What happens when a woman who loves so-called “Bad Boys” discovers that the man of her dreams is a total sweetheart? Joanna Schroeder found out the hard way.
Real-life nice guys are the men you meet who aren’t looking for accolades for doing what’s right. They’ll slow down for a turtle crossing the road, even if nobody’s watching. They’ll ask the person serving their coffee how their day is going, and they’ll genuinely want to know. They won’t play games when you meet them, and they won’t put up with your crap or manufactured drama because they know nice when they see it, and picking fights isn’t nice.
Before I met my husband, I dated a bunch of not-nice guys. I peppered in a few nice guys here and there, but I think I was so insecure and unhappy at that time that I either drove those good guys away or grew bored of their niceness. I didn’t see the pattern then, but once I met Ivan and chose to prioritize this genuinely sweet, caring person in my life, there were a few things I had to learn:
1. You need to stop being a jerk, even when you’re in a bad mood.
I’m not a super warm and cuddly person in real life. In fact, people have said that it can be hard to get to know me. This aloofness isn’t something I work toward—in fact, I actively try not to have a cold exterior, but it’s a part of who I am.
Part of being with a nice guy is learning to soften for him, particularly when he needs you to be present for him. This was hard for me. In fact, it’s still hard for me sometimes. I can be a hard-ass, and I can be snappish and reactive and I take zero shit from anybody. When I was with guys who weren’t all that nice, this wasn’t a problem. In fact, I think they sort of liked it. A less-balanced guy might try to charm me into being sweeter, or might take advantage of the situation to create a fight and cause drama.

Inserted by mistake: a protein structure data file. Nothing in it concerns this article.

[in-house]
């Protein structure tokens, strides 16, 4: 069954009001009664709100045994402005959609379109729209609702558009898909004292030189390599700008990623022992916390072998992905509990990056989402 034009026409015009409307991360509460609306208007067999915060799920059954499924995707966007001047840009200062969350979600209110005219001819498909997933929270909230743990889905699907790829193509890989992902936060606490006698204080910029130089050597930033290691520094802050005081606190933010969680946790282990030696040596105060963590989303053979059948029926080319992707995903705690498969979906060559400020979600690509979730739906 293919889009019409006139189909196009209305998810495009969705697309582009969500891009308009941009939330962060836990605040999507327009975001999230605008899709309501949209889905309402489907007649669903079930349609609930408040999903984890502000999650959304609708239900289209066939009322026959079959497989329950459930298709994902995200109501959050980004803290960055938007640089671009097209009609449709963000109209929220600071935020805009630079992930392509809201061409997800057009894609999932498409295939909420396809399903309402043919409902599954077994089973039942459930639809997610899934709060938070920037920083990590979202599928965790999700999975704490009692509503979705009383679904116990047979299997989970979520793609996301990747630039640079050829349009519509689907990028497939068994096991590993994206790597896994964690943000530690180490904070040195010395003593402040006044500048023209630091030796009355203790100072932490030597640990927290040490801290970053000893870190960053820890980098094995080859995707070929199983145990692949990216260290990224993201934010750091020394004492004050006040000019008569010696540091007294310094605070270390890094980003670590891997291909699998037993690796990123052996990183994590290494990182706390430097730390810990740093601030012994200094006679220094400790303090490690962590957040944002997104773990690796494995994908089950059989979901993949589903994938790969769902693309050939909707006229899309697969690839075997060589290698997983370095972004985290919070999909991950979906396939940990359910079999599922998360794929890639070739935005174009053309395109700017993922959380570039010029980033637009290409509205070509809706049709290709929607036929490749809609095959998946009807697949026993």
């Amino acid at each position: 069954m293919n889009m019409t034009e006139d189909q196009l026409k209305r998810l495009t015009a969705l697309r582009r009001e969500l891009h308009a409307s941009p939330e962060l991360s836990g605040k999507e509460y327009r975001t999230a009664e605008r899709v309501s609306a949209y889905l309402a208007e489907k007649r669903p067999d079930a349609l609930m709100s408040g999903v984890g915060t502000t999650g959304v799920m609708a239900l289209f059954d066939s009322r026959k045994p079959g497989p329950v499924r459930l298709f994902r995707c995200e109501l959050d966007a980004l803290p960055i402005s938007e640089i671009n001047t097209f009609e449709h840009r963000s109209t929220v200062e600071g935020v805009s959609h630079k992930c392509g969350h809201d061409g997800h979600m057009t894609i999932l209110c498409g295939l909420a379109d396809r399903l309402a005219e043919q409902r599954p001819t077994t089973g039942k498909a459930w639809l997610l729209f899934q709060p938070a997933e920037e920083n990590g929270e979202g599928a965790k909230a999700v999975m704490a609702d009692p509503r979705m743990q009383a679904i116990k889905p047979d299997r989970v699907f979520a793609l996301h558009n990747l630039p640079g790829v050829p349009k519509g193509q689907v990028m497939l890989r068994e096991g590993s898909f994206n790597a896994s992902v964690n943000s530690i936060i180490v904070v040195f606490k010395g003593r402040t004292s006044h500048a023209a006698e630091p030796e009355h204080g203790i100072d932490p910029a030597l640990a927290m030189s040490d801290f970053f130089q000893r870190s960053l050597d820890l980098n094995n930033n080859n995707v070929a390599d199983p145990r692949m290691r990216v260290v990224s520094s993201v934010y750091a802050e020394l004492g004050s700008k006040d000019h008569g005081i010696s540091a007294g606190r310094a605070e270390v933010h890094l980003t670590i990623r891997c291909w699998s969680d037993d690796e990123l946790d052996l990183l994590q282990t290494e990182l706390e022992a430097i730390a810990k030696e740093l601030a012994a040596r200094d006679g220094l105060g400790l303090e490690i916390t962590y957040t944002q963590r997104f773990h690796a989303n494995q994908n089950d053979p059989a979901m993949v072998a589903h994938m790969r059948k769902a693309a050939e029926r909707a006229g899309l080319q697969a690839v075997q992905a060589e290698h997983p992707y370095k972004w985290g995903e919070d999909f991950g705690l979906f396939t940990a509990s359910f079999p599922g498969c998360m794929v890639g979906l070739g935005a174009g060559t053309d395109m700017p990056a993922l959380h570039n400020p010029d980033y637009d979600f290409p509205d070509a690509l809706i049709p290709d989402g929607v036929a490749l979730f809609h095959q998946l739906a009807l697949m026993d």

But a real-life nice guy probably isn’t going to do that. You need to take responsibility for your tone, and realize that you’re dealing with a loving, caring person who doesn’t deserve to be locked out of your proverbial ice castle. Even more, you don’t get to take your crappy mood out on him or you’ll end up hurting him. A nice guy doesn’t have a bad-boy exterior to hide behind when you’re being prickly, so do whatever you can to be kind and warm. This is your partner, who has earned your trust. He loves you. He deserves at least that.
2. Realize that a nice guy is not just nice to you, but to other people, too.
A nice guy who is nice to you but a jackass to everyone else isn’t really a nice guy. Real-life nice guys are kind to strangers, warm with friends and probably give a lot of their time and energy to many people. This can take some getting used to if you’re used to dysfunction and the insular world of the so-called Bad Boy.
My husband, most of the time, is incredibly nice to everybody. He knows the life story of the plumber, the ladies who work in the billing department at work, and will hug anybody, anytime, who wants to hug. He also helps little old ladies across the street, and I mean that literally.
What this means is that you’re going to have to get used to sharing him. He’s probably happy to help his dad fix the broken garbage disposal or let the neighbor use his pickup truck for a run to the dump. He’s probably going to run out to help his brother carry a couch, and he may answer endless text messages from his best friend when he’s going through a messy divorce.
He’s not yours, you know, he’s his own man and he is probably going to spread his love to people other than you. You can set boundaries of time that’s just for you two, and certainly it’s okay to set boundaries about how intimate his relationships are, but helping other people and spending time with them is part of who he is. You don’t get to squash that.
3. A nice guy wants to hear you and support you through hard times, but you need to solve your own problems.